King (formerly)[26] This lighthouse tender was the last working vessel in the fleet of the United States Lighthouse Service, the ancestors of today's Coast Guard buoy tenders. Built in 1939 and decommissioned in 1991,[27] it is the last surviving ship of its type, and was largely unmodified at the time of its nomination. Fir was once expected to be a museum ship in Staten Island, New York, but was moved to California.[26][28] In 2010 she was reported to be moored in San Francisco.[29]

See also



  • Alanen, Arnold Robert; Melnick, Robert (2000). Preserving Cultural Landscapes in America, JHU Press, ISBN 0-8018-6264-7.
  • Brahms, William B. (2005). Notable Last Facts: A Compendium Of Endings, Conclusions, Terminations And Final Events Throughout History, Reference Desk Press.
  • Brokenshire, Doug (1993). Washington State Place Names: From Alki to Yelm, Caxton Press, ISBN 0-87004-356-0.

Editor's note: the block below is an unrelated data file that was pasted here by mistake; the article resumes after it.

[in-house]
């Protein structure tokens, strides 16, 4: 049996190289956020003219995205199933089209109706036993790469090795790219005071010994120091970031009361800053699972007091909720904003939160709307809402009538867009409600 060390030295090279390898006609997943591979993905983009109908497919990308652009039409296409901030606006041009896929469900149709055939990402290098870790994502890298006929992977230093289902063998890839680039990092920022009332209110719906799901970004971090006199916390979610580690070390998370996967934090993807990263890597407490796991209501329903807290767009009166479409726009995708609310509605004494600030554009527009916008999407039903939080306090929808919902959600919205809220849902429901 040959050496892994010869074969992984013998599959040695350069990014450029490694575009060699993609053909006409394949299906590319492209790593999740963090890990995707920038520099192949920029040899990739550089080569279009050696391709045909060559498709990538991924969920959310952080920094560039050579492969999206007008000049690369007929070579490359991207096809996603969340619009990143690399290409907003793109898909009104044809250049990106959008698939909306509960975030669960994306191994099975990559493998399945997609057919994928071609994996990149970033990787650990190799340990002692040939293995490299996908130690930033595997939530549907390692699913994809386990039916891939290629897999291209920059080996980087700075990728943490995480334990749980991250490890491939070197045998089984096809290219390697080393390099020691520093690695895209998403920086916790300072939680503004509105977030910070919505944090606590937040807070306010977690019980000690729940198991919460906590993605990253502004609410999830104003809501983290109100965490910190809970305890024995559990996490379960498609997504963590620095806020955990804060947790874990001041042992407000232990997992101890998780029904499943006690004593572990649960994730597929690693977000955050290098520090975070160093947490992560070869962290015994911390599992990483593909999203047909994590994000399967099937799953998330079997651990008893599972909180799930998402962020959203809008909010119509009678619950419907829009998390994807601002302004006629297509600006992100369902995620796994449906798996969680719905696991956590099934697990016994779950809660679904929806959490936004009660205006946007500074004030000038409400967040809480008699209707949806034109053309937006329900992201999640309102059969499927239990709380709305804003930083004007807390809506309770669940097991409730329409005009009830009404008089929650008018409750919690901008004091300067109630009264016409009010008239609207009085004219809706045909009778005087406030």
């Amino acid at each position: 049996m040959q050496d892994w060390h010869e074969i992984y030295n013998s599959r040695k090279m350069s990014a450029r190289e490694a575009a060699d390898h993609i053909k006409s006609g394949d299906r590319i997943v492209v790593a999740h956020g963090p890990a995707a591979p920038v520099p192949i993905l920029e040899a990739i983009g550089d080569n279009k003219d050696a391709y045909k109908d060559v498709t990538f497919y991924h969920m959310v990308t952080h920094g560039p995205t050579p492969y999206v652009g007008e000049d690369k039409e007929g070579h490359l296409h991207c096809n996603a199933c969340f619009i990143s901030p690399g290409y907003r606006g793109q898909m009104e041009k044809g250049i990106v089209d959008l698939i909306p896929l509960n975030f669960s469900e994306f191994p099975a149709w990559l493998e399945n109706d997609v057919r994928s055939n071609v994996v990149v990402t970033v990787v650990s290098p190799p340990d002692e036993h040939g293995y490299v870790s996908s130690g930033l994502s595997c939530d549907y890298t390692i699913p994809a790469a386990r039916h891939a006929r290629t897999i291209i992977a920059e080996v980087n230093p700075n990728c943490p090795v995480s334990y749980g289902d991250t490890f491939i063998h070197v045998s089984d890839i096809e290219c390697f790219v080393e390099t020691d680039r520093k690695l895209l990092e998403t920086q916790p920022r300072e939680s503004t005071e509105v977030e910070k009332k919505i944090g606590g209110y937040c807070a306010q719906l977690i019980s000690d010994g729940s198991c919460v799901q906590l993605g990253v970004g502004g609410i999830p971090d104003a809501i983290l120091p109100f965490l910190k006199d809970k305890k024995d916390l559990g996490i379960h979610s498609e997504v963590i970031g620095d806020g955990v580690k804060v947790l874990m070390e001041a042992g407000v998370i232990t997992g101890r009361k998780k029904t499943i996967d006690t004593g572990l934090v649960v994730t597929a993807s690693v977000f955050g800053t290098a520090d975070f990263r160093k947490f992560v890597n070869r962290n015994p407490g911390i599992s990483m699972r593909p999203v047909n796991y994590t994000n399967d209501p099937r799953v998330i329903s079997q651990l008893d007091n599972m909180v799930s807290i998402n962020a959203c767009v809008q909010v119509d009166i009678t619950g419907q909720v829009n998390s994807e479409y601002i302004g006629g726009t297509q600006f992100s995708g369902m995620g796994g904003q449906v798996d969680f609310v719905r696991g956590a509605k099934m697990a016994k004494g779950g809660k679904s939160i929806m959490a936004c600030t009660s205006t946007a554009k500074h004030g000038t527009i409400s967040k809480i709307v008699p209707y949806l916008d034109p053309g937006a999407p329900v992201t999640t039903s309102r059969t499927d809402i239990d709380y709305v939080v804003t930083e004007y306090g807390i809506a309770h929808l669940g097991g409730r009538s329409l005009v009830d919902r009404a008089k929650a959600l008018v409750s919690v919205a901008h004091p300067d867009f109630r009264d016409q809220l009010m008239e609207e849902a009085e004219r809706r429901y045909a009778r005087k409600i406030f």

• Carlson, Linda, (2003). Company Towns of the Pacific Northwest, University of Washington Press.
  • LeWarne, Charles (2003). Washington State, Seattle: University of Washington Press, ISBN 0-295-97301-3.
  • McKenna, Robert (2001). The Dictionary of Nautical Literacy, McGraw-Hill Professional, ISBN 0-07-141950-0.
  • Robertson, Donald B. (1995). Encyclopedia of Western Railroad History, Caxton Press, ISBN 0-87004-366-8.
  • Samson, Karl (2006). Frommer's Washington State, Frommer's, ISBN 0-470-03684-2.

External links

  • National Park Service
  • Lists of National Historic Landmarks